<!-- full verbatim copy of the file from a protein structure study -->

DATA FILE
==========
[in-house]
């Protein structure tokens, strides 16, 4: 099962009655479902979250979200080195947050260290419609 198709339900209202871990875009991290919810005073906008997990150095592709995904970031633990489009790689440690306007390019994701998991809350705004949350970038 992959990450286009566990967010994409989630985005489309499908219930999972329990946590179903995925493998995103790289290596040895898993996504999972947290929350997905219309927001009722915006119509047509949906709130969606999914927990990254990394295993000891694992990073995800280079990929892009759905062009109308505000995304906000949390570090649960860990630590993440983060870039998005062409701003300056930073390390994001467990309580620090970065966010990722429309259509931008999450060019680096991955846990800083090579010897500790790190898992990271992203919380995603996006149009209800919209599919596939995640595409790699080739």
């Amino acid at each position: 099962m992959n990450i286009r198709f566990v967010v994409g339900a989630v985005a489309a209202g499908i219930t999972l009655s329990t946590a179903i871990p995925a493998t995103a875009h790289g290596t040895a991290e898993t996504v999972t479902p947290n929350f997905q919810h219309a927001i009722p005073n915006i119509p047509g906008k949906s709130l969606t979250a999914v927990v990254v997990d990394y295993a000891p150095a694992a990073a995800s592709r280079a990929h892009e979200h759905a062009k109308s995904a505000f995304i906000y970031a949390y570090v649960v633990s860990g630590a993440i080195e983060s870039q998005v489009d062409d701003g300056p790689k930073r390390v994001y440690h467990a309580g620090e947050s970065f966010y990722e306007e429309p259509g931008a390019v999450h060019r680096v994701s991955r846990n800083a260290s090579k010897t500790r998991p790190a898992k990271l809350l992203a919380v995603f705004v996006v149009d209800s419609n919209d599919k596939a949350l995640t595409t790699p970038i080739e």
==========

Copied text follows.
[in-house]
């Protein structure tokens, strides 16, 4: 099962009655479902979250979200080195947050260290419609 198709339900209202871990875009991290919810005073906008997990150095592709995904970031633990489009790689440690306007390019994701998991809350705004949350970038 992959990450286009566990967010994409989630985005489309499908219930999972329990946590179903995925493998995103790289290596040895898993996504999972947290929350997905219309927001009722915006119509047509949906709130969606999914927990990254990394295993000891694992990073995800280079990929892009759905062009109308505000995304906000949390570090649960860990630590993440983060870039998005062409701003300056930073390390994001467990309580620090970065966010990722429309259509931008999450060019680096991955846990800083090579010897500790790190898992990271992203919380995603996006149009209800919209599919596939995640595409790699080739």
């Amino acid at each position: 099962m992959n990450i286009r198709f566990v967010v994409g339900a989630v985005a489309a209202g499908i219930t999972l009655s329990t946590a179903i871990p995925a493998t995103a875009h790289g290596t040895a991290e898993t996504v999972t479902p947290n929350f997905q919810h219309a927001i009722p005073n915006i119509p047509g906008k949906s709130l969606t979250a999914v927990v990254v997990d990394y295993a000891p150095a694992a990073a995800s592709r280079a990929h892009e979200h759905a062009k109308s995904a505000f995304i906000y970031a949390y570090v649960v633990s860990g630590a993440i080195e983060s870039q998005v489009d062409d701003g300056p790689k930073r390390v994001y440690h467990a309580g620090e947050s970065f966010y990722e306007e429309p259509g931008a390019v999450h060019r680096v994701s991955r846990n800083a260290s090579k010897t500790r998991p790190a898992k990271l809350l992203a919380v995603f705004v996006v149009d209800s419609n919209d599919k596939a949350l995640t595409t790699p970038i080739e």